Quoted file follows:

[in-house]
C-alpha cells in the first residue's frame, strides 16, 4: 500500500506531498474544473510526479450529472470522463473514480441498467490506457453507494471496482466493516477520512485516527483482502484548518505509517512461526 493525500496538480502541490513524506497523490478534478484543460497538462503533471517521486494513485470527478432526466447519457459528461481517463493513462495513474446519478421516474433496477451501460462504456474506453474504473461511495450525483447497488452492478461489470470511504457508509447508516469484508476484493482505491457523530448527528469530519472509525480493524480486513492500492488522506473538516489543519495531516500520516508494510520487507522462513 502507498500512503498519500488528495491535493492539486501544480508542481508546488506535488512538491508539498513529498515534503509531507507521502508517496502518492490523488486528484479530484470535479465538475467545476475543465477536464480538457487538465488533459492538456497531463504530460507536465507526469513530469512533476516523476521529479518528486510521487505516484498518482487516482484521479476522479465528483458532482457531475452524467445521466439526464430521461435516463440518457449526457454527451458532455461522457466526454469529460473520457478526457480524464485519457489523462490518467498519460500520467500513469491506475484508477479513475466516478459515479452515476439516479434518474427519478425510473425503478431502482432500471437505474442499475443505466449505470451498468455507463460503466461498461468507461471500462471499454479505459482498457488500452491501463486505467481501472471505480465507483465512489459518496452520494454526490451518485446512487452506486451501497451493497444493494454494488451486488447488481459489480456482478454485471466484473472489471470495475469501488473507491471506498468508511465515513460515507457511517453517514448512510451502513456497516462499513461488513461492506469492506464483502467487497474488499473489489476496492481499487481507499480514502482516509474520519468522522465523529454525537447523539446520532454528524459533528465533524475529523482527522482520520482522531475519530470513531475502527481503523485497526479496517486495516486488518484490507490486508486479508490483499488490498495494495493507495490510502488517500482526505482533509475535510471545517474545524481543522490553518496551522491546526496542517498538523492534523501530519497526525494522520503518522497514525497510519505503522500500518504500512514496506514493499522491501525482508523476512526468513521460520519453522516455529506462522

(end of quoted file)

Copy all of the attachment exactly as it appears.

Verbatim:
[in-house]
C-alpha cells in the first residue's frame, strides 16, 4: 500500500506531498474544473510526479450529472470522463473514480441498467490506457453507494471496482466493516477520512485516527483482502484548518505509517512461526 493525500496538480502541490513524506497523490478534478484543460497538462503533471517521486494513485470527478432526466447519457459528461481517463493513462495513474446519478421516474433496477451501460462504456474506453474504473461511495450525483447497488452492478461489470470511504457508509447508516469484508476484493482505491457523530448527528469530519472509525480493524480486513492500492488522506473538516489543519495531516500520516508494510520487507522462513 502507498500512503498519500488528495491535493492539486501544480508542481508546488506535488512538491508539498513529498515534503509531507507521502508517496502518492490523488486528484479530484470535479465538475467545476475543465477536464480538457487538465488533459492538456497531463504530460507536465507526469513530469512533476516523476521529479518528486510521487505516484498518482487516482484521479476522479465528483458532482457531475452524467445521466439526464430521461435516463440518457449526457454527451458532455461522457466526454469529460473520457478526457480524464485519457489523462490518467498519460500520467500513469491506475484508477479513475466516478459515479452515476439516479434518474427519478425510473425503478431502482432500471437505474442499475443505466449505470451498468455507463460503466461498461468507461471500462471499454479505459482498457488500452491501463486505467481501472471505480465507483465512489459518496452520494454526490451518485446512487452506486451501497451493497444493494454494488451486488447488481459489480456482478454485471466484473472489471470495475469501488473507491471506498468508511465515513460515507457511517453517514448512510451502513456497516462499513461488513461492506469492506464483502467487497474488499473489489476496492481499487481507499480514502482516509474520519468522522465523529454525537447523539446520532454528524459533528465533524475529523482527522482520520482522531475519530470513531475502527481503523485497526479496517486495516486488518484490507490486508486479508490483499488490498495494495493507495490510502488517500482526505482533509475535510471545517474545524481543522490553518496551522491546526496542517498538523492534523501530519497526525494522520503518522497514525497510519505503522500500518504500512514496506514493499522491501525482508523476512526468513521460520519453522516455529506462522